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Eye on Indiana and Wisconsin; Update: Lugar defeated; Barrett to face Walker

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By Michelle Malkin  •  May 8, 2012 06:04 PM

I was in Indianapolis over the weekend for the Tea Party/Freedomworks rally for Richard Mourdock — and the energy and excitement were palpable. Tonight’s the night to retire three-decade entrenched incumbent Dick Lugar. Twitter’s been buzzing all day with reports from grass-roots activists taking the fight to the GOP old guard — not just at the Senate level, but all the way down the ballot.

Repeating again what I said in February:

The GOP needs just four seats to take control of the Senate. With inspired and inspiring free-market candidates like Dan Liljenquist, Richard Mourdock and Ted Cruz, 2012 bodes well for the tea party footprint on Capitol Hill. Remember: Entrenched incumbency is the disease. Fresh blood is the cure.

I love how Mourdock took Lugar’s whine about outside special interests and knocked the charge on its backside:

“To the charge that there is a special interest group that has been supporting us from outside the state, that’s true and the special interest group is called conservatives,” Mourdock said. “That’s why they came together behind this campaign. They recognize that it’s time to put a more conservative voice in the U.S. Senate.”

In Wisconsin, Democrats are picking their recall primary challenger against GOP Gop. Scott Walker. Latest updates here.

Reminder of my call to arms in March:

President Obama, the AFL-CIO, SEIU, AFSCME and left-wing operatives know that Wisconsin is Ground Zero in their battle against limited-government activists. Their demagogic propaganda war against Wisconsin GOP Rep. Paul Ryan, who is leading entitlement reform and budget discipline efforts in Washington, is of a piece with the campaign to overturn the popular elections that put Walker, Kleefisch and the GOP majority in place. If they can chill fiscal responsibility and free market-based reforms in Wisconsin, they can chill it everywhere. Will movement conservatives let them?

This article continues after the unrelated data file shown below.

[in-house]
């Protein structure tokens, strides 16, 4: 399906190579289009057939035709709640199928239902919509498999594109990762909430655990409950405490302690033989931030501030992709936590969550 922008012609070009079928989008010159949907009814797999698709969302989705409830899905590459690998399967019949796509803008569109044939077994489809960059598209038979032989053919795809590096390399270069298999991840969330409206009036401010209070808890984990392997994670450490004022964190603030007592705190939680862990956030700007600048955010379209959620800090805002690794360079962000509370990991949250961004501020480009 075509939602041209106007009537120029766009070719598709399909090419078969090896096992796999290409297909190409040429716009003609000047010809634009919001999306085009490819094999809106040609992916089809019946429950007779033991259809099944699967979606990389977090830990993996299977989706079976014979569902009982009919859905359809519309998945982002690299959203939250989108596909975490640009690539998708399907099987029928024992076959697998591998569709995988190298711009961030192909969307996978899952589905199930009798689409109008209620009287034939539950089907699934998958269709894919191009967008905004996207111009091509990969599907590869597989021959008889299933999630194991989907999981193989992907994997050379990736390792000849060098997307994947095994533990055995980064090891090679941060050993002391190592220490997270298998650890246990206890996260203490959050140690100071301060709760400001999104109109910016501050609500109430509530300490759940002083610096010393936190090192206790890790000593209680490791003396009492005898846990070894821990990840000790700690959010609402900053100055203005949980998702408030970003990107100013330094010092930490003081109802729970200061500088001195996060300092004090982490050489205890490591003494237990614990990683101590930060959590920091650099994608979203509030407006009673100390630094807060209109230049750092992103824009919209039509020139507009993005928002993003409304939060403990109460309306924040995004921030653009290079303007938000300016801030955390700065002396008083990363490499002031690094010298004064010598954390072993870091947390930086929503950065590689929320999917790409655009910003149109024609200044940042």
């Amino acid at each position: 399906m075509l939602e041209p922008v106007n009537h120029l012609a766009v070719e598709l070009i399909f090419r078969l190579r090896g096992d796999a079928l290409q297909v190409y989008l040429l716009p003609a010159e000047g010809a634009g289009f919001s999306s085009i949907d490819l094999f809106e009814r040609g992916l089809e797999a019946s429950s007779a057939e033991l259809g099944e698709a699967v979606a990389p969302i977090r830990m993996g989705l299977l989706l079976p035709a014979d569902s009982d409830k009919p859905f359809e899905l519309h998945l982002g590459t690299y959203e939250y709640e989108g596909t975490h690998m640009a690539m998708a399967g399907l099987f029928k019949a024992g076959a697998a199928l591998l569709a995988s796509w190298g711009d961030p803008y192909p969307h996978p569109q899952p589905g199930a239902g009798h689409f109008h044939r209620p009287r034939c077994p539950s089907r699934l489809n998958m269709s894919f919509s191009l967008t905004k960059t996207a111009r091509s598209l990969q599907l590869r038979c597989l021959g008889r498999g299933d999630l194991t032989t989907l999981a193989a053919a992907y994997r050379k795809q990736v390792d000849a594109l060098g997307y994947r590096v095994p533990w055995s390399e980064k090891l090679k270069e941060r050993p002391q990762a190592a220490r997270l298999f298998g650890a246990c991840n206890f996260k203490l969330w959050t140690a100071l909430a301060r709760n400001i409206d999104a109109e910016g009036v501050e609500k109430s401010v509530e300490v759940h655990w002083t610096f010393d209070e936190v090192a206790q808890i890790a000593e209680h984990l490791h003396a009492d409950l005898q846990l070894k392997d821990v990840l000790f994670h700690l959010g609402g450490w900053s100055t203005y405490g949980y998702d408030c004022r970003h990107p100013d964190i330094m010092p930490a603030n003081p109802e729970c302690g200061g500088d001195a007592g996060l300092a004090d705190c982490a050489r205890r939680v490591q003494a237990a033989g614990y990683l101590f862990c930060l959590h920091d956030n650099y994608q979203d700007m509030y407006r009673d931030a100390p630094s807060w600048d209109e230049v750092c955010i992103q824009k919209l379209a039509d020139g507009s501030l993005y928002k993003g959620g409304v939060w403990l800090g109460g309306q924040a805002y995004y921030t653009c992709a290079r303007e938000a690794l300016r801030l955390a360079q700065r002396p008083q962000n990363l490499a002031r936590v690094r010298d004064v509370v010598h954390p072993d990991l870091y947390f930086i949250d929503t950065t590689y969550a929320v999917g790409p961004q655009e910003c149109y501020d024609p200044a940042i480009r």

Donate:

Gov. Scott Walker

Lt. Gov. Rebecca Kleefisch

Senate Majority Leader Scott Fitzgerald

Sen. Van Wanggaard

Sen. Terry Moulton

Update (DP): Lugar, in the Senate since 1976, has been shown the door. But as Lugar reminded everybody tonight, he’s not finished yet:

“My public service is not concluded,” Lugar told supporters in Indianapolis. “I look forward to what can be achieved in the Senate in the next eight months despite a very difficult national election atmosphere.”

Lame ducks, like wounded animals, can be very dangerous. Gird your coins.

Lugar’s loss made a little history:

Among senators who had served at least six terms, only one had lost in a primary before Lugar: Kenneth McKeller, D-Tenn., who joined the Senate in 1917 and lost to Democratic primary challenger Al Gore, Sr. in 1952.

And of course Al Gore, Sr. was the father of the Goracle, who is the father of the modern global warming alarmism to which Lugar subscribes. So there’s our “six degrees of separation” for this evening’s entrenched incumbent trouncing. Actually, due to global warming, that separation has now risen to seven degrees.

Update (MM): Milwaukee’s Democrat mayor Tom Barrett beat out the Big Labor pick Kathleen Falk in the race to face GOP Gov. Scott Walker. It’s a do-over of the 2010 gubernatorial race. The MacIver Institute reports:

The Examiner’s Philip Klein sees good news in the turnout numbers:

With 80% of precincts reporting, Walker, running effectively unopposed in the Republican primary, has won 507,868 votes. Meanwhile, Barrett and Falk — the two main Democrats — combined for 475,283. Add all five Democratic candidates, and they still barely edged Walker, with 515,693. Given that next month’s recall election will hinge on voter enthusiasm, the fact that so many voters turned out to support Walker in a meaningless primary has to be seen as a positive sign for his campaign.

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